Blues bring in Benjamins for local park projects
The Funky Fridays summer concert series, held last year at historic Hood Mansion near Pythian Road, raised an impressive $50,000 for the Sonoma County Regional Parks Foundation. After reviewing funding requests, the Parks Foundation staff and board members have dedicated that money to providing support to a variety of local projects.
“These Funky Fridays events encapsulate one of the things we love about public parks,” said Richard Dale, executive director of Sonoma Ecology Center, which helps manage Sugarloaf Ridge State Park. “It brings people outside together and lets them relax in nature.”
With the rise in frequency of black bear images captured on wildlife cameras near Hood Mountain and Sugarloaf Ridge State parks, staff are rolling out a Bear Aware Program at both parks, which will include bear-proof garbage containers at campsites, bear aware signage, and interpretive programs to educate the public about black bears.
In Sugarloaf State Park, plans for the construction of three new backcountry campsites at the historic red barn near Bald Mountain are in the works. The park’s “Sugarhood” Shuttle Service, which was started last summer, will be expanded to include a shuttle between Jack London and North Sonoma Mountain Regional Park. The Sugarhood Shuttle lets thru-hikers leave their cars at one trailhead, do a one-way hike through the park, and then catch the shuttle back to their cars. This year, the shuttle will run at least once a month, starting on March 11 and running through November. Dates will be posted at www.sugarloafpark.org.
At Hood Mountain Regional Park, there are plans in the works to provide permanent interpretive panels with information related to the history of Hood Mansion and surrounding properties. The historic Hood House and park property used to be part of the vast Los Guilicos Rancho owned by Mariano Vallejo, covering most of the north Sonoma Valley, from Adobe Canyon to Los Alamos Road. The property was first given to Vallejo’s brother-in-law, Captain John Wilson, who later sold it to a wealthy Scottish carpenter/lumberman and adventurer William Hood. Hood built the mansion in 1858 with his Gold Rush fortune (one of several won and lost in his lifetime), planted grapes and ran a full-featured ranch estate. Over time the property shrank to 2,000 acres and Hood’s young wife, Eliza, eventually took over the farm and became a major force in California’s burgeoning wine business until phylloxera wiped it out before the turn of the century. Following that, the property was owned by U.S. Senator Thomas Kearns, then by the Knights of Pythias, and later became a girls home after WWII. Hood House got a million dollar seismic upgrade in 2008, but the house and grounds require upkeep, maintenance and some further restoration.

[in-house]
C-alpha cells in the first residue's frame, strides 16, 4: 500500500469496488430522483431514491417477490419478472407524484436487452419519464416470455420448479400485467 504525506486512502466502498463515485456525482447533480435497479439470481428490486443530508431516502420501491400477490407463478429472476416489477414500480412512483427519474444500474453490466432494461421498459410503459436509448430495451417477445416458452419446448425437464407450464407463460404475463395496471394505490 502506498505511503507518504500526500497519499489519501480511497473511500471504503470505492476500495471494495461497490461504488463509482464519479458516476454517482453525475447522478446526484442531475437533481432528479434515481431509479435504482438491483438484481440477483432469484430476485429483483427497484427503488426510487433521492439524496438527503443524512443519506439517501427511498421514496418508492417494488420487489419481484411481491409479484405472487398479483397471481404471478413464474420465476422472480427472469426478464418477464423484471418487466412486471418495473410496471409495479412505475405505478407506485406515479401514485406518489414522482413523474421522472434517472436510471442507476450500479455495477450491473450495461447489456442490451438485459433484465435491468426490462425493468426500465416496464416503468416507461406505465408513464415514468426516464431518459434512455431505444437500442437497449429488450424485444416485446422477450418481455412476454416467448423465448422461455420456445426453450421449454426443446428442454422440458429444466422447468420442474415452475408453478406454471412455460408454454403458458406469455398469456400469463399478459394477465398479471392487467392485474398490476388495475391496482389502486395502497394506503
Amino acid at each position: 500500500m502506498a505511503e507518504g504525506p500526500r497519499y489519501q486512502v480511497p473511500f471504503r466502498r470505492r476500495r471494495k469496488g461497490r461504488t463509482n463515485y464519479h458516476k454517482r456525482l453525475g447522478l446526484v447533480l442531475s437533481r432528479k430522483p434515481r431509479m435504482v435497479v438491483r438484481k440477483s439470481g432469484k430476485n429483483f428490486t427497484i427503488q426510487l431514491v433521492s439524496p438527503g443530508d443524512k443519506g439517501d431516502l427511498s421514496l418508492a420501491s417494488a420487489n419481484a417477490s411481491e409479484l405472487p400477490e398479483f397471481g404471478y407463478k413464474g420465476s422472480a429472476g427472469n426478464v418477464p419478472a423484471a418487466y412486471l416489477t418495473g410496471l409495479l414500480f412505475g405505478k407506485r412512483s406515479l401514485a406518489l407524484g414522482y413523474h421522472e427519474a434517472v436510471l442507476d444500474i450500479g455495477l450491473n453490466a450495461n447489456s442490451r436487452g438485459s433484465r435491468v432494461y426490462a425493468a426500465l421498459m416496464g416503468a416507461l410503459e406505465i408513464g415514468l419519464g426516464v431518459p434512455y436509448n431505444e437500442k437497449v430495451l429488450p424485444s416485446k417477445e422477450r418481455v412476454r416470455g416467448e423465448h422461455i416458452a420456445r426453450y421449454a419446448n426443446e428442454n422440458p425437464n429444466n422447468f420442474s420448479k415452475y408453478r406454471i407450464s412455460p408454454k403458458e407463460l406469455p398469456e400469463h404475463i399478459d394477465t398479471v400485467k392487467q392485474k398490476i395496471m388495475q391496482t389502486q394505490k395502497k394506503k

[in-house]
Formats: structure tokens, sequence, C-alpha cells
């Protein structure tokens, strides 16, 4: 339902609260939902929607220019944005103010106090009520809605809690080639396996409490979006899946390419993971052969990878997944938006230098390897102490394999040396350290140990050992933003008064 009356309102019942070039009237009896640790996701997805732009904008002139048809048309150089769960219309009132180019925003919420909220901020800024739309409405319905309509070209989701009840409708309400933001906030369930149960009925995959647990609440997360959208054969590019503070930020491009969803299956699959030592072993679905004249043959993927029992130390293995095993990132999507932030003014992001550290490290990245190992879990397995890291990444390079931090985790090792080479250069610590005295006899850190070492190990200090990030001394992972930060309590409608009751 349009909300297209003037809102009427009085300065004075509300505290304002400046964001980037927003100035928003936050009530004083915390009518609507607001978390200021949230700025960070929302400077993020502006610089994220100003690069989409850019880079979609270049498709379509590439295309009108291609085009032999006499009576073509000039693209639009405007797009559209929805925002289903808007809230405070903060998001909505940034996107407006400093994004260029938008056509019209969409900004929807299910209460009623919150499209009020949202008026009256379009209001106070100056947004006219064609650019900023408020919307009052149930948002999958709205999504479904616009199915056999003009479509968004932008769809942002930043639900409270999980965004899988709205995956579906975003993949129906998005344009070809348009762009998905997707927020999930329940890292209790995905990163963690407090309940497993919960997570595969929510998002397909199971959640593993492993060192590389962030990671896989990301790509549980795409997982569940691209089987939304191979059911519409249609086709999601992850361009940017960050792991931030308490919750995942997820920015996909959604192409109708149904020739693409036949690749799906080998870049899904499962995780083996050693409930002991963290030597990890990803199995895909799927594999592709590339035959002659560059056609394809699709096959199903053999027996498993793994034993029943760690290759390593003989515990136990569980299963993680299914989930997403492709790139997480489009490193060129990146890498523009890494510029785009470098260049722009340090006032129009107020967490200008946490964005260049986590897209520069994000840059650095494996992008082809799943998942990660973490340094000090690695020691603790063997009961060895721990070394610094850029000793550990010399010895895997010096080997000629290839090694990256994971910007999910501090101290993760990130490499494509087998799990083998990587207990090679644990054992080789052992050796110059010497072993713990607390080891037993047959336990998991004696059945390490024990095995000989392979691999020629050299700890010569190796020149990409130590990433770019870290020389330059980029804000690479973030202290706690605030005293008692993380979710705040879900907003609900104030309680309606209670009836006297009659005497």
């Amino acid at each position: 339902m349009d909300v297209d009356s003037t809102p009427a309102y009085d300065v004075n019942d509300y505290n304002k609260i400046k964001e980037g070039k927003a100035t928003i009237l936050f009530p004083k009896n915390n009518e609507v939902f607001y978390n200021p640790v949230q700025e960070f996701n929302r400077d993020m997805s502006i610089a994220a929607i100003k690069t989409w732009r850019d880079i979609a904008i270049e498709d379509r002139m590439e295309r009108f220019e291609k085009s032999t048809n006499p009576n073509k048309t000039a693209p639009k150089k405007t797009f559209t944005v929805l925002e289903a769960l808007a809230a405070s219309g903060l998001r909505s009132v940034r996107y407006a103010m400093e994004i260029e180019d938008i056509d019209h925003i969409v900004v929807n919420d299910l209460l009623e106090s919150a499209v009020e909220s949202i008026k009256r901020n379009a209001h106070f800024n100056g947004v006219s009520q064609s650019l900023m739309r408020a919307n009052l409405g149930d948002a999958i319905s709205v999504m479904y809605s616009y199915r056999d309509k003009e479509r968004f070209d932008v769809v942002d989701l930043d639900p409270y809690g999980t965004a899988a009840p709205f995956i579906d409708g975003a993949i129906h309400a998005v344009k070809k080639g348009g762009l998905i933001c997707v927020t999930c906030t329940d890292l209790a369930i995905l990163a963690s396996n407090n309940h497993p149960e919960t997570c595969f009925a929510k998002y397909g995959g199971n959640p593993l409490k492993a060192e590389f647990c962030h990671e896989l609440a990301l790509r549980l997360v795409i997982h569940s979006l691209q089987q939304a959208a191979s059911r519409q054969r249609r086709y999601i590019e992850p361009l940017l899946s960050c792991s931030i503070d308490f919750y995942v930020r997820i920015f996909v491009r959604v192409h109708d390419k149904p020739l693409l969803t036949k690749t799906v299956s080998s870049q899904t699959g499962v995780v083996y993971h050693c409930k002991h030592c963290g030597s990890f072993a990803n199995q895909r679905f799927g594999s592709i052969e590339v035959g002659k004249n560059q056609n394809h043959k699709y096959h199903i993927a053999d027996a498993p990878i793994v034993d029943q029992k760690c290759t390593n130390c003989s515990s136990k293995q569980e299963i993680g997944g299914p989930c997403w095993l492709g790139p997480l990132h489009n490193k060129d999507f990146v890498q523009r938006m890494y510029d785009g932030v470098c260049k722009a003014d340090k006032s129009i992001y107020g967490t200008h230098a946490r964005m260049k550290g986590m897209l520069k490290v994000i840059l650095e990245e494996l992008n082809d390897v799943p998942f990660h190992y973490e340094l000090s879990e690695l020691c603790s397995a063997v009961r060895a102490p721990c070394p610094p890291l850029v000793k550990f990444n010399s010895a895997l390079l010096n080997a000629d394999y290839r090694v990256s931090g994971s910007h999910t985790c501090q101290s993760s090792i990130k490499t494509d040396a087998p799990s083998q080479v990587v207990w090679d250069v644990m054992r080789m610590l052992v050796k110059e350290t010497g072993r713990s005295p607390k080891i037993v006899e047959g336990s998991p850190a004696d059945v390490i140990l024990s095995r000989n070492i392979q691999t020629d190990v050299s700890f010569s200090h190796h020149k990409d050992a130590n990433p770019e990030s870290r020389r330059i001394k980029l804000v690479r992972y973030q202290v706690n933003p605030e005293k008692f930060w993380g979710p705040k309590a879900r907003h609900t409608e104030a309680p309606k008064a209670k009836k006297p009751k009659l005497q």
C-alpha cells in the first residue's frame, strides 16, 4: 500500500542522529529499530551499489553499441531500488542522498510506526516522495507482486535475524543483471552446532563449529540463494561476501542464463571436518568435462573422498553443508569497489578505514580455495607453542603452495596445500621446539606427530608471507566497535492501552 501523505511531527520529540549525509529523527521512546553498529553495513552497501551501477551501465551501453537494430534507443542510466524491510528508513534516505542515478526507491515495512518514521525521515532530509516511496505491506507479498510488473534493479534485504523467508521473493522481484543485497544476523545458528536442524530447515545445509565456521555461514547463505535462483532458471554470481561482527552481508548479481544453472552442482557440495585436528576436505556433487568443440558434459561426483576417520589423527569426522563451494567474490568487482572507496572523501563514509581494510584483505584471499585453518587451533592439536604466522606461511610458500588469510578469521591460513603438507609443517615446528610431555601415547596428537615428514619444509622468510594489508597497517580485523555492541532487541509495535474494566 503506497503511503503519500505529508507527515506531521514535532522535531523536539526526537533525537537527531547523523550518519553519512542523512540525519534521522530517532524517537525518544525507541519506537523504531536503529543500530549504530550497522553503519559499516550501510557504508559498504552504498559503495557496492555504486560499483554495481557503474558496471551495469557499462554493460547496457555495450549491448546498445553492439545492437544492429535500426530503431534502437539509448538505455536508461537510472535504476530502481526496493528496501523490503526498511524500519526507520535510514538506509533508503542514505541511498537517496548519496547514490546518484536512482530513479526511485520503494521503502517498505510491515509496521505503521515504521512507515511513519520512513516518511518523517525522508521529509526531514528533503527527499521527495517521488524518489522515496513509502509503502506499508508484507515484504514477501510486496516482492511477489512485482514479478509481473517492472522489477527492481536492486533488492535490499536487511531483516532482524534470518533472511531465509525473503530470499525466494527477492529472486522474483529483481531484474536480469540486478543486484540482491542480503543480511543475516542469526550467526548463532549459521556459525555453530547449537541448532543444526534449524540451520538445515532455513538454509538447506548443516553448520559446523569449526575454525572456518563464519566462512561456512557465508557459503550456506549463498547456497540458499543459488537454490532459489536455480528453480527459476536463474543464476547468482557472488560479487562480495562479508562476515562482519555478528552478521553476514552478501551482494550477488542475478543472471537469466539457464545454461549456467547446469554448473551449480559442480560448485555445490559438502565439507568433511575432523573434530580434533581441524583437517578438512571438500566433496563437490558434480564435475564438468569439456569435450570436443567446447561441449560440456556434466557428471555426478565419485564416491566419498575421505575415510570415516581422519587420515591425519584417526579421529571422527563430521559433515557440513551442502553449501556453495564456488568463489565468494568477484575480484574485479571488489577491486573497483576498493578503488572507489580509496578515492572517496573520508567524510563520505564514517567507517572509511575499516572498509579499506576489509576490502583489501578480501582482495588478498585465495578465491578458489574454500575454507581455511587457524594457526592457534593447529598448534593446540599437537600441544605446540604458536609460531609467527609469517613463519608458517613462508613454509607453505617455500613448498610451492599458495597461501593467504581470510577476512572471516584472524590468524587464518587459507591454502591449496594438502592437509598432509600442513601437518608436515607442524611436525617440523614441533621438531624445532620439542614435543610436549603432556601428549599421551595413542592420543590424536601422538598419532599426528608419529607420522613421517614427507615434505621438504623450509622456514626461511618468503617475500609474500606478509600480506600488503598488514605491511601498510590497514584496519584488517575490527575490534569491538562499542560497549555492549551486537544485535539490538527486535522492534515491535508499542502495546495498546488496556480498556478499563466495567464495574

The Parks Foundation will pay for significant upgrades at the Hood Mansion property to improve the Funky Fridays experience for the summer of 2017. The stage, formerly set next to the mansion, will be moved to the south end of the lawn. The audience will now face away from the mansion, but will enjoy a more amphitheater-like experience on the grass. Responding to requests from many of last year’s attendees, Funky Fridays also will install a new dance floor in front of the stage.
In addition, the Parks Foundation has begun to save a portion of the Funky Fridays funds for future maintenance projects at Hood Mansion.
The money raised by Funky Fridays will also go towards creating a Sonoma Valley Hike-Ride-Trek Brochure to highlight outdoor recreation opportunities in the Sonoma Valley and support outdoor programs for families from the Springs area.
“We are grateful for the tremendous support of all the attendees and volunteers,” said Bill Myers and Linda Pavlak of Kenwood, the event organizers. “We look forward to continued growth and success in 2017 for this fifth annual parks fundraiser.”
“We’re thankful to Bill and Linda for their hard work in creating this highly successful concert series, and for giving back to Sonoma Valley’s open spaces,” said Sonoma Ecology Center’s Dale.
As it did last year, the Rotary Club of Glen Ellen-Kenwood is planning to serve wine and beer at the Funky Fridays concerts. Money raised by the Rotary Club will go to help maintain and improve Kenwood’s Shaw Park. As a result of this support, future improvements at Shaw Park will include oak restoration, an upgraded pathway, new signage, additional trees and fencing improvements.
Funky Fridays will continue to raise money for Sonoma Valley parks in the summer of 2017. Its first two series sponsors are Terra Firma Global Partners and SolarCity. The concert is currently accepting new series sponsors and individual concert sponsors. Contact Susan Bryer-Shelton at 565-3190 for details or visit sonomacountyparksfoundation.org/sponsoropportunities/.
The concert series will start on May 26 with funky soul and R&B from the Bay Area-based The Bruthas. A complete lineup is posted at www.funkyfridays.info. Tickets are $10 for adults; free for children 18 and under. Parking is $10 per vehicle or free for Regional Parks members.